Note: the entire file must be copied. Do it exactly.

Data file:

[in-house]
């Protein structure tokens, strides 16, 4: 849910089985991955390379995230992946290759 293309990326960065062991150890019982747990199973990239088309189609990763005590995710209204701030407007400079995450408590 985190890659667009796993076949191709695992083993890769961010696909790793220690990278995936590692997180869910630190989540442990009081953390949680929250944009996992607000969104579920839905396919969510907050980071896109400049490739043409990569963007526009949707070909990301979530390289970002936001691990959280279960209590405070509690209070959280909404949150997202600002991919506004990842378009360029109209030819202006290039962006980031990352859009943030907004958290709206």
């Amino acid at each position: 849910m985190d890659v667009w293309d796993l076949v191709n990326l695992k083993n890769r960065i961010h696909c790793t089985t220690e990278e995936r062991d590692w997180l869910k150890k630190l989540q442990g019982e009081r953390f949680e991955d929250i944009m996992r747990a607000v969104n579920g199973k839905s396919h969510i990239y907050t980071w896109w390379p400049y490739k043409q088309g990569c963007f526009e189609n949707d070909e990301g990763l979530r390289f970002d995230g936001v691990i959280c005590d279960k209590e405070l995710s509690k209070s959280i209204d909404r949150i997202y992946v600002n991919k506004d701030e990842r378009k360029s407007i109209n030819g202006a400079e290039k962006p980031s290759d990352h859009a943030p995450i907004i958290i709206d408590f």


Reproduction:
[in-house]
């Protein structure tokens, strides 16, 4: 849910089985991955390379995230992946290759 293309990326960065062991150890019982747990199973990239088309189609990763005590995710209204701030407007400079995450408590 985190890659667009796993076949191709695992083993890769961010696909790793220690990278995936590692997180869910630190989540442990009081953390949680929250944009996992607000969104579920839905396919969510907050980071896109400049490739043409990569963007526009949707070909990301979530390289970002936001691990959280279960209590405070509690209070959280909404949150997202600002991919506004990842378009360029109209030819202006290039962006980031990352859009943030907004958290709206």
């Amino acid at each position: 849910m985190d890659v667009w293309d796993l076949v191709n990326l695992k083993n890769r960065i961010h696909c790793t089985t220690e990278e995936r062991d590692w997180l869910k150890k630190l989540q442990g019982e009081r953390f949680e991955d929250i944009m996992r747990a607000v969104n579920g199973k839905s396919h969510i990239y907050t980071w896109w390379p400049y490739k043409q088309g990569c963007f526009e189609n949707d070909e990301g990763l979530r390289f970002d995230g936001v691990i959280c005590d279960k209590e405070l995710s509690k209070s959280i209204d909404r949150i997202y992946v600002n991919k506004d701030e990842r378009k360029s407007i109209n030819g202006a400079e290039k962006p980031s290759d990352h859009a943030p995450i907004i958290i709206d408590f």